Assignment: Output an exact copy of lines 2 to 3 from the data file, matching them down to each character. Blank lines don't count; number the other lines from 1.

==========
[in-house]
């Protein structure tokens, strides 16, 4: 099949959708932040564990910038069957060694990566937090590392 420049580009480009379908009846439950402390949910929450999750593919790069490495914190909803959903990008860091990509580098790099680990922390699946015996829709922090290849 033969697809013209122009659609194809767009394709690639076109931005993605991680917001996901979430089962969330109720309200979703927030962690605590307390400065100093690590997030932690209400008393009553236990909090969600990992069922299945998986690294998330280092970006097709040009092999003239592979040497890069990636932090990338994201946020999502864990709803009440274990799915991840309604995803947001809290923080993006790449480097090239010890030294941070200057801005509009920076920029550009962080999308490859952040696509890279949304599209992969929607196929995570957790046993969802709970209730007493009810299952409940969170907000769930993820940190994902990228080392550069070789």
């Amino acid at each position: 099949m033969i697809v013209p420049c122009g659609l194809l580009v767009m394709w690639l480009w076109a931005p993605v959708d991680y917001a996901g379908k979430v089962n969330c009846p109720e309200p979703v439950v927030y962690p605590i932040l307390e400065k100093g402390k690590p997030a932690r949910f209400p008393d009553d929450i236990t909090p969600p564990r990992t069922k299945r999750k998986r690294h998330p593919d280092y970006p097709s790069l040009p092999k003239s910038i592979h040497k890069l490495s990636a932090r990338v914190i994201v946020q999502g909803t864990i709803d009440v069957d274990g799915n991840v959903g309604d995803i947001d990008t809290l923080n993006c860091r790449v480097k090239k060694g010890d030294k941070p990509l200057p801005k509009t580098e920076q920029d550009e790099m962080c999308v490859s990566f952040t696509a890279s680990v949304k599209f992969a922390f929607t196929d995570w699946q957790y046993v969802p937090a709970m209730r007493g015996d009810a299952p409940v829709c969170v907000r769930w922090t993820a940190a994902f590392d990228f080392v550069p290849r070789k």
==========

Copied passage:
């Protein structure tokens, strides 16, 4: 099949959708932040564990910038069957060694990566937090590392 420049580009480009379908009846439950402390949910929450999750593919790069490495914190909803959903990008860091990509580098790099680990922390699946015996829709922090290849 033969697809013209122009659609194809767009394709690639076109931005993605991680917001996901979430089962969330109720309200979703927030962690605590307390400065100093690590997030932690209400008393009553236990909090969600990992069922299945998986690294998330280092970006097709040009092999003239592979040497890069990636932090990338994201946020999502864990709803009440274990799915991840309604995803947001809290923080993006790449480097090239010890030294941070200057801005509009920076920029550009962080999308490859952040696509890279949304599209992969929607196929995570957790046993969802709970209730007493009810299952409940969170907000769930993820940190994902990228080392550069070789």
């Amino acid at each position: 099949m033969i697809v013209p420049c122009g659609l194809l580009v767009m394709w690639l480009w076109a931005p993605v959708d991680y917001a996901g379908k979430v089962n969330c009846p109720e309200p979703v439950v927030y962690p605590i932040l307390e400065k100093g402390k690590p997030a932690r949910f209400p008393d009553d929450i236990t909090p969600p564990r990992t069922k299945r999750k998986r690294h998330p593919d280092y970006p097709s790069l040009p092999k003239s910038i592979h040497k890069l490495s990636a932090r990338v914190i994201v946020q999502g909803t864990i709803d009440v069957d274990g799915n991840v959903g309604d995803i947001d990008t809290l923080n993006c860091r790449v480097k090239k060694g010890d030294k941070p990509l200057p801005k509009t580098e920076q920029d550009e790099m962080c999308v490859s990566f952040t696509a890279s680990v949304k599209f992969a922390f929607t196929d995570w699946q957790y046993v969802p937090a709970m209730r007493g015996d009810a299952p409940v829709c969170v907000r769930w922090t993820a940190a994902f590392d990228f080392v550069p290849r070789k």